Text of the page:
I went into my school for training and thanked God for the invention of air conditioning. After a few PD sessions and meeting my colleagues we started our “department” meetings and planning for our courses. Little did we know that what we were hired to teach would be a loose interpretation. I was hired to teach Social Studies (history, geography, civics) and Music (instrumental and/or vocal). When I got the school, much to my surprise I was assigned to teach English to Grades 10, 11, and 12s in the BC curriculum.

Despite my amazing pedagogical training, English has always been outside of my periphery, being a French and Music teacher. I found some resources and went to work on planning a couple courses based on a curriculum that I’d never seen before.

Installed in my apartment with no knowledge of Mandarin, and frequent visits to the supermarket and to noodle houses where there are pictures of the food for me to choose, I’ve lived for two weeks in China.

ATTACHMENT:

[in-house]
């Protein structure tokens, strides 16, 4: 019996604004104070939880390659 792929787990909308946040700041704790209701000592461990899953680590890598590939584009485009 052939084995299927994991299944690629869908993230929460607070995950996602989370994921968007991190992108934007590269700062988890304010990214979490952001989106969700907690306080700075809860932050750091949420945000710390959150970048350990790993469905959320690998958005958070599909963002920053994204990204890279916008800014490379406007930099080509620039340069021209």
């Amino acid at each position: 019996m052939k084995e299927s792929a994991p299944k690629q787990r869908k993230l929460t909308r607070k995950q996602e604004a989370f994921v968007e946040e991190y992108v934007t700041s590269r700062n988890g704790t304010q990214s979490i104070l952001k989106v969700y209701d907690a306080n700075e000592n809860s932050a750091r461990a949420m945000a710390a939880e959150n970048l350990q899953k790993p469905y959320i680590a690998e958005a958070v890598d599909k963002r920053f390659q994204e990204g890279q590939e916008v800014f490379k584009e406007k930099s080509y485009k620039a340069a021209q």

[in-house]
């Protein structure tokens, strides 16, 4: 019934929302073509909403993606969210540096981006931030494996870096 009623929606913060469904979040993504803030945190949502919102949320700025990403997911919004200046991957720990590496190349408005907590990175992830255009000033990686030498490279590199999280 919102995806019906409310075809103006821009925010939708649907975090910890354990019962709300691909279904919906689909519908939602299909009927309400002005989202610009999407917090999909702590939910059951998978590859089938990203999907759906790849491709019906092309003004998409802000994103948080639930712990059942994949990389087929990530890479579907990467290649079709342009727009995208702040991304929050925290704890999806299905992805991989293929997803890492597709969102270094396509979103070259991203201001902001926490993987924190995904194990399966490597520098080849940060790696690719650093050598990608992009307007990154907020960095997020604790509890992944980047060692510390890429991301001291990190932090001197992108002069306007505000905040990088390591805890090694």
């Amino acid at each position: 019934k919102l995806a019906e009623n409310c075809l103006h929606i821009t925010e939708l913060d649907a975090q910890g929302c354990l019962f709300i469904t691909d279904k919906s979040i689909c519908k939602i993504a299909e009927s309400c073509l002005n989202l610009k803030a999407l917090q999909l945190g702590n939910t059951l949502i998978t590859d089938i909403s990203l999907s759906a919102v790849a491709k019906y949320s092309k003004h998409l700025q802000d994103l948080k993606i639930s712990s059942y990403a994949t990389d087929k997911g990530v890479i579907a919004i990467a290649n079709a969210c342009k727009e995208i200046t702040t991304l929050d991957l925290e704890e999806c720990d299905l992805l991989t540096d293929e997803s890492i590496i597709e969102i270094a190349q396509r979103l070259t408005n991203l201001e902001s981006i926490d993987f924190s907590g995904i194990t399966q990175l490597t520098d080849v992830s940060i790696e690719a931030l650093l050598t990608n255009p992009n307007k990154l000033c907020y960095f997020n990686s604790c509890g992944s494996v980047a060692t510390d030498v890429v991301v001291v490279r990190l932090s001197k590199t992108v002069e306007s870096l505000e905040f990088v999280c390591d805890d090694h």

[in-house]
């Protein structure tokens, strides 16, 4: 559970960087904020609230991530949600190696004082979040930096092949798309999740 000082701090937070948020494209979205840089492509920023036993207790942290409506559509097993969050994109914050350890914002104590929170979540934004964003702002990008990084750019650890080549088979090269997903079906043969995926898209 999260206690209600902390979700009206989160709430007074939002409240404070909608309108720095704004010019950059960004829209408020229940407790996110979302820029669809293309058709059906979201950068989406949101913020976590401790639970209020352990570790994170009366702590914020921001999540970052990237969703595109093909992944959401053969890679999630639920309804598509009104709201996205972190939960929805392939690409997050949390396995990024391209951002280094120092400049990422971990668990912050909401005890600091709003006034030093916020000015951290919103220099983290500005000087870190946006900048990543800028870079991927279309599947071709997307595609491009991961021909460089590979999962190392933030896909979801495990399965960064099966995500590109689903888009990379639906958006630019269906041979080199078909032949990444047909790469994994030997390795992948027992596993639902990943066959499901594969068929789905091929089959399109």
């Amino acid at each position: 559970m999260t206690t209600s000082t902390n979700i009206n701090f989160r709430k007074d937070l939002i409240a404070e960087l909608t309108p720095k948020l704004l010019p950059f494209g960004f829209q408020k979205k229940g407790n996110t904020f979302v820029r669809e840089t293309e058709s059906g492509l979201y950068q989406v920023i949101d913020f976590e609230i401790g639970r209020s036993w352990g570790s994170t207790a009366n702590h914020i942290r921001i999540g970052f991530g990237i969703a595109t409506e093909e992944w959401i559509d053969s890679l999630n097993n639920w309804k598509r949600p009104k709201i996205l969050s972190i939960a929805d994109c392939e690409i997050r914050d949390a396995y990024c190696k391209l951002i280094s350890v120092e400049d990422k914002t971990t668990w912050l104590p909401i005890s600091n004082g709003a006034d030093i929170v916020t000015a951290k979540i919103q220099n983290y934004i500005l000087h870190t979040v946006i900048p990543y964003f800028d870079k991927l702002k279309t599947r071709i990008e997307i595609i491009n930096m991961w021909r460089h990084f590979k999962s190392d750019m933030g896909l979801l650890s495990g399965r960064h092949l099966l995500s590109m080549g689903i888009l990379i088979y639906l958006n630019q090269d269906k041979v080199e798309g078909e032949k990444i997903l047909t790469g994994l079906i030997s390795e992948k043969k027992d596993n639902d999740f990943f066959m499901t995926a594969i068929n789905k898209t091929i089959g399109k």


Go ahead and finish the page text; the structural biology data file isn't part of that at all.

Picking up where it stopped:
Never thought I would be here but here I am. To date I haven’t been ill other than some dry throats due to fiddling around with the air conditioning in my apartment. Knock on wood, hopefully getting into the swing of things will be beneficial to my mental health.

On a side note, tuktuks are the greatest invention in the history of mankind. Where a taxi starts at 8RMB and can barely be found, tuktuks are everywhere in my village and can get me to anywhere I want to go for less than 5RMB. For all you folks that don’t know what RMB/Quai/Yuen are, it’s less than a dollar ride to anywhere 5km away. Damn, eh!

As of late I’ve been watching some videos of a YouTube personality, serpentza, who is a South African expat living in China for what seems to be quite some time. He releases videos about “This is China” and is generally a pretty unbiased look at what it’s like to live and work in China.

@serpentza on Male Makeup